growing process are removed. One healthy and delicious way to prepare your home-grown produce is



Friday, May 26, 2017

The 85 Year Journey of a Roaster

            Mary Rakunas is the life of the party and the glue that holds her family together. She’s always in charge of hosting her family’s holidays, a responsibility she took over from her mother, “Grandma Bee”.  Also taken over from Grandma Bee is the family Nesco Roaster Oven. The origins of the Roaster are a mystery—all Mary knows is that it was probably purchased sometime shortly after Grandma Bee’s wedding in 1934. For nearly 85 years, that Roaster Oven has been brought out every time there was a holiday, barbecue, baby shower, graduation or any and all special gatherings. It became a symbol of bringing the Rakunases together. Eventually as Grandma Bee got older, Mary took over her duties of cooking and hosting the family gatherings, and the Nesco Roaster. She continues to roast potatoes, briskets, turkeys, and other family favorites that will bring the family together for that show-stopping meal. The future is set for the Roaster. It will continue being passed down the line, generation to generation.

            Nesco’s line of cookware may have grown since that Roaster was made in 1934, but our commitment to bringing people together around a quality meal hasn’t changed. There is nothing that makes us happier than knowing that we help make your Thanksgiving turkey tasty or your Easter ham heavenly. Schedules today are busier than ever, making it harder and more rare to get everyone together. Let us help you by making it easier than ever to enjoy quality time and focus on your family. With our expansive selection of products, including Pressure Cookers, Slow Cookers, Dehydrators and so much more, bring us to your next gathering and see everyone come together like Mary’s family has been for 85 years.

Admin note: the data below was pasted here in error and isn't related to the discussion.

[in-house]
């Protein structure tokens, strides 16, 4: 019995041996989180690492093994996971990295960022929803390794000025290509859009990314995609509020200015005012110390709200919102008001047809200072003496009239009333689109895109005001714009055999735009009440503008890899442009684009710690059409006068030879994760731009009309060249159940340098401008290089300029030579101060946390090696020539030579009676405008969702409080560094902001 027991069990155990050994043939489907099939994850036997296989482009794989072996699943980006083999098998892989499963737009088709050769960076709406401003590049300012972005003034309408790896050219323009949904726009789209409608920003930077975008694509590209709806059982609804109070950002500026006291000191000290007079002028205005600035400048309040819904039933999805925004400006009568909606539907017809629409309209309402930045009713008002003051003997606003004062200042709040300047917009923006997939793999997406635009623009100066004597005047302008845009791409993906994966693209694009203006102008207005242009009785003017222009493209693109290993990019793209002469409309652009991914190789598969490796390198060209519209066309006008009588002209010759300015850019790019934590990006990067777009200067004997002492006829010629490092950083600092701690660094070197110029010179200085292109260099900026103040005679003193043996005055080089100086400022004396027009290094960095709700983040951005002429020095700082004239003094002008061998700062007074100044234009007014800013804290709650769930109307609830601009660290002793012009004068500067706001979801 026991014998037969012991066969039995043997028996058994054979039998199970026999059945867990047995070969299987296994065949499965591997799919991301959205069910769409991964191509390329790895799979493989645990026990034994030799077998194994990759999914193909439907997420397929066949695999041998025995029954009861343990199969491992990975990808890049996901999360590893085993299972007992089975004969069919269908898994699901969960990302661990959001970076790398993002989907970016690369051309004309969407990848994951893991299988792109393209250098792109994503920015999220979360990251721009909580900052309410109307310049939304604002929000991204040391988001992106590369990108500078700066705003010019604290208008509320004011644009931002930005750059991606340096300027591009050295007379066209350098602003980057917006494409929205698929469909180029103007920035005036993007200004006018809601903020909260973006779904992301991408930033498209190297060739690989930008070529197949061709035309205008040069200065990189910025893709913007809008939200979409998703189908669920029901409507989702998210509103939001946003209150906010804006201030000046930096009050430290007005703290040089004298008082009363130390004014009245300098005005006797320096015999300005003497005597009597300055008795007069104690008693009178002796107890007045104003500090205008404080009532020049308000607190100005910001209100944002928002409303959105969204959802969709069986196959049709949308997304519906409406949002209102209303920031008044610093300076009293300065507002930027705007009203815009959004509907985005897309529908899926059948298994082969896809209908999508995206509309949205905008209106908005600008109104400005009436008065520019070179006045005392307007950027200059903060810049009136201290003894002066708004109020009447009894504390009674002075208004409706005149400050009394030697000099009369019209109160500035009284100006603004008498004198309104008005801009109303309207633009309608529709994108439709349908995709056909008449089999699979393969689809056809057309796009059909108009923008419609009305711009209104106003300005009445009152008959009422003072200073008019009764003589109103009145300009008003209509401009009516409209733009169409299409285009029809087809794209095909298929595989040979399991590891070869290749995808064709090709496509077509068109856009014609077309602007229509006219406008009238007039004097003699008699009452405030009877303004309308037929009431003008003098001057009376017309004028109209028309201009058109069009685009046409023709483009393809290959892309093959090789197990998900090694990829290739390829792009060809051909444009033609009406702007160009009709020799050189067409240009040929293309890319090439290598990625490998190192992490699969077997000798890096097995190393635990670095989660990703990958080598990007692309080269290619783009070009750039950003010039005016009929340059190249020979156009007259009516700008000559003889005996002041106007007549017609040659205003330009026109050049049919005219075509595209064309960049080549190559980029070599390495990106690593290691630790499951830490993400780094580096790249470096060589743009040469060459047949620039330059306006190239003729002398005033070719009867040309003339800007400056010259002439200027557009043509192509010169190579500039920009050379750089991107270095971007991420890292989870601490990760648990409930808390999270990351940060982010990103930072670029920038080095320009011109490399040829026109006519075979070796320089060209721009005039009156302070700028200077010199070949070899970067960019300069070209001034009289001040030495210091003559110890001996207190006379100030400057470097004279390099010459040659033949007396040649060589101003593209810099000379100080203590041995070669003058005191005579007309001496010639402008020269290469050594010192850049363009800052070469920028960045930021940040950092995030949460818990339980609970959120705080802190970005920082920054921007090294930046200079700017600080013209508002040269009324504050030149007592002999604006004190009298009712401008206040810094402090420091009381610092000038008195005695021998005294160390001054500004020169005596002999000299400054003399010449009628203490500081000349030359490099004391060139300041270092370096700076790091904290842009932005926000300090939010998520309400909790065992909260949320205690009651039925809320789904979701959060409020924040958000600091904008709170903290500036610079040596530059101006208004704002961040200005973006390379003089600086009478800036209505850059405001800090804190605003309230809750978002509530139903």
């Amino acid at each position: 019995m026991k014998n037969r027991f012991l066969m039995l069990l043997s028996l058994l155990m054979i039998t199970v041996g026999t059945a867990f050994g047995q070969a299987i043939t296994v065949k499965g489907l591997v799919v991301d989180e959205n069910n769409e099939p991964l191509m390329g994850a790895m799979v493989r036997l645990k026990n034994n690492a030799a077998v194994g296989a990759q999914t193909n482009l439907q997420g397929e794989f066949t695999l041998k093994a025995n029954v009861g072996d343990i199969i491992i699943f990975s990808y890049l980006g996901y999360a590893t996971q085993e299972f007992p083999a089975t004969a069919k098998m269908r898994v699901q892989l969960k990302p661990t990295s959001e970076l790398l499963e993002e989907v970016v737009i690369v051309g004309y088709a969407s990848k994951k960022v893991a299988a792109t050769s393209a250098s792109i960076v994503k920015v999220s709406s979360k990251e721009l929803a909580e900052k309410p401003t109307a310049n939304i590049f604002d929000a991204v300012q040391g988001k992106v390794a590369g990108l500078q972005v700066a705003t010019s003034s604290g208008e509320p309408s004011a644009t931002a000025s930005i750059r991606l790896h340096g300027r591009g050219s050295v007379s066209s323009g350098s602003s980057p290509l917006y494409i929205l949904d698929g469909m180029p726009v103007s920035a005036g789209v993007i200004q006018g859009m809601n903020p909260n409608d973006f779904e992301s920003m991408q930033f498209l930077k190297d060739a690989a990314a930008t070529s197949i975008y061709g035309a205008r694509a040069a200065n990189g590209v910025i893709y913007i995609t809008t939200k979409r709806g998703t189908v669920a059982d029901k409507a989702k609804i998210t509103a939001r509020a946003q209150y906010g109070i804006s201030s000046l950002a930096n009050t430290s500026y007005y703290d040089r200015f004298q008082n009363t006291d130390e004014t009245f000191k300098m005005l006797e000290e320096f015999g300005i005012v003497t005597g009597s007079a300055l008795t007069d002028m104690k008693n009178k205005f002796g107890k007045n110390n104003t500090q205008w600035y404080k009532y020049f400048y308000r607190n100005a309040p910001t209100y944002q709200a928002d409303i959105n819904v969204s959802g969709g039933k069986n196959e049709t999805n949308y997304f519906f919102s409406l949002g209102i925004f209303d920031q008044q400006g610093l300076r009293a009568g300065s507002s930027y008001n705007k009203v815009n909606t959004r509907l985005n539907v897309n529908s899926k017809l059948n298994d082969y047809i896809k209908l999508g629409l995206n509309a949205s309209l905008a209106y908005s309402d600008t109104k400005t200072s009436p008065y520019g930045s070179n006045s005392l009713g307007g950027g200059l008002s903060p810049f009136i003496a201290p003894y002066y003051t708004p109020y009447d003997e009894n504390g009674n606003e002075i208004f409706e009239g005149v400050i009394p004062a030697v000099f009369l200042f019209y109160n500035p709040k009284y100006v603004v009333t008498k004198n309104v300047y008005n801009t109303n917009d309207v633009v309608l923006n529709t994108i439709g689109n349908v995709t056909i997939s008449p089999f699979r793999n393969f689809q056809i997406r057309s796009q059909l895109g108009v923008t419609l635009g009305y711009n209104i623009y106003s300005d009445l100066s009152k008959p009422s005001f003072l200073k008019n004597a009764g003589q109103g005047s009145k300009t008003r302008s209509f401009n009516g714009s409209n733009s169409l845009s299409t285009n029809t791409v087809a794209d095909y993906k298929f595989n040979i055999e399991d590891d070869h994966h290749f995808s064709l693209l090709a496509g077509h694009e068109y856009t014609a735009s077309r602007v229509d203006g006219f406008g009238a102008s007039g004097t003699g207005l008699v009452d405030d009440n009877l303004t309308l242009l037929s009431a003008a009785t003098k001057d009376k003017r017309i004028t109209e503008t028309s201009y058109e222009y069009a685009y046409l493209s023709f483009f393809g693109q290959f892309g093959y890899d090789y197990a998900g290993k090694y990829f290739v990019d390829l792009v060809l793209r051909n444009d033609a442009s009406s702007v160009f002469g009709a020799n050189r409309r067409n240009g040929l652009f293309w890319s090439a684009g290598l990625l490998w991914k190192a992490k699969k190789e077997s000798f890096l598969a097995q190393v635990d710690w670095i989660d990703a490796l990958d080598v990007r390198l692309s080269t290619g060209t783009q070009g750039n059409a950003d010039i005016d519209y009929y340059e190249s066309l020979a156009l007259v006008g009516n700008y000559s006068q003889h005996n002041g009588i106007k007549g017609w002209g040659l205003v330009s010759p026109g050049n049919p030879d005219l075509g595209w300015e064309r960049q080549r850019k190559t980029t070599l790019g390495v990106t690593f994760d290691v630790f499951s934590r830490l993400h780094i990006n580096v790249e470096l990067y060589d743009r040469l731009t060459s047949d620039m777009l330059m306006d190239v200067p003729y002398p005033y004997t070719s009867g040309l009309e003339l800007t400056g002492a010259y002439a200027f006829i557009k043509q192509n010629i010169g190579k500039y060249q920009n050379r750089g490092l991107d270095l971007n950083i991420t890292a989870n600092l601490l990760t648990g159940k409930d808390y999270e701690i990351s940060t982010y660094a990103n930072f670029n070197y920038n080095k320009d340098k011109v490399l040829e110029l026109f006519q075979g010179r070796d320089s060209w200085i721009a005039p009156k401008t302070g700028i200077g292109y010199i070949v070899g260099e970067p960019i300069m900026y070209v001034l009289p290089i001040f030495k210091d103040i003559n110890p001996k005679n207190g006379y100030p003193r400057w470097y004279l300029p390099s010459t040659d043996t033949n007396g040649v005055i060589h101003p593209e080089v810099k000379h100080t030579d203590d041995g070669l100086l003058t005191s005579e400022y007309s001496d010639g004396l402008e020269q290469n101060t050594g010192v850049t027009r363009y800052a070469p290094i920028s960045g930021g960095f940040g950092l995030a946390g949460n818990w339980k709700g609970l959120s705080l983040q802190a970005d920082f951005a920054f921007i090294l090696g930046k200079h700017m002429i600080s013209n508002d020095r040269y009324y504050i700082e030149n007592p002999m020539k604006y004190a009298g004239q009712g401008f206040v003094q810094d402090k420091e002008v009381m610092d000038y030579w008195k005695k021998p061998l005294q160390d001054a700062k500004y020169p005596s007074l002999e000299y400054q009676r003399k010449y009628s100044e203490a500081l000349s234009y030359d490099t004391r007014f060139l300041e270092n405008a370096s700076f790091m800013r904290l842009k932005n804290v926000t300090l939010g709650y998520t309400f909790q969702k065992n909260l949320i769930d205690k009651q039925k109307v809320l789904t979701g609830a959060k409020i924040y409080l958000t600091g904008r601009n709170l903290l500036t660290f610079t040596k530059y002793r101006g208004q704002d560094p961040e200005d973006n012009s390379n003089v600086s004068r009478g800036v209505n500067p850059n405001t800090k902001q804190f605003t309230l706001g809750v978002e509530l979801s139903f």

Grandma Bee and her new husband, before
she was "Grandma Bee"
Grandma Bee celebrating Valentine's Day in 2010




Friday, May 19, 2017

Bruschetta with Dehydrated Tomatoes:

Bruschetta served as an appetizer to
Parmesan-crusted chicken
Ingredients:
1 baguette loaf, thinly sliced
2 cups parmesan cheese
Dehydrated tomatoes (see below)
1 Tbsp olive oil plus extra for brushing
1 clove of garlic
1 tsp balsamic vinegar
Fresh Basil, chopped
Salt and pepper to taste


Brush baguettes with olive oil and place on baking pan and broil for 1 to 2 minutes or until golden brown. In a bowl, mix tomatoes, olive oil, salt, pepper and balsamic. Place 2 Tbsp cheese and a spoonful of tomato mixture on each slice of baguette. Top with fresh basil. Garnish with a sprig of basil and serve as an appetizer to an Italian meal (like Parmesan-crusted chicken), or as a healthy afternoon snack.



Dehydrated Tomato Prep:

Cut 12 Roma tomatoes into thin slices and brush one side with olive oil. Sprinkle with Italian Seasoning. Dehydrate in your favorite Nesco Dehydrator at 135° for 6-12 hours (time depends on tomato thickness, amounts and size). Any extra dehydrated tomatoes can be saved for salads, pasta garnishes or to be eaten by themselves.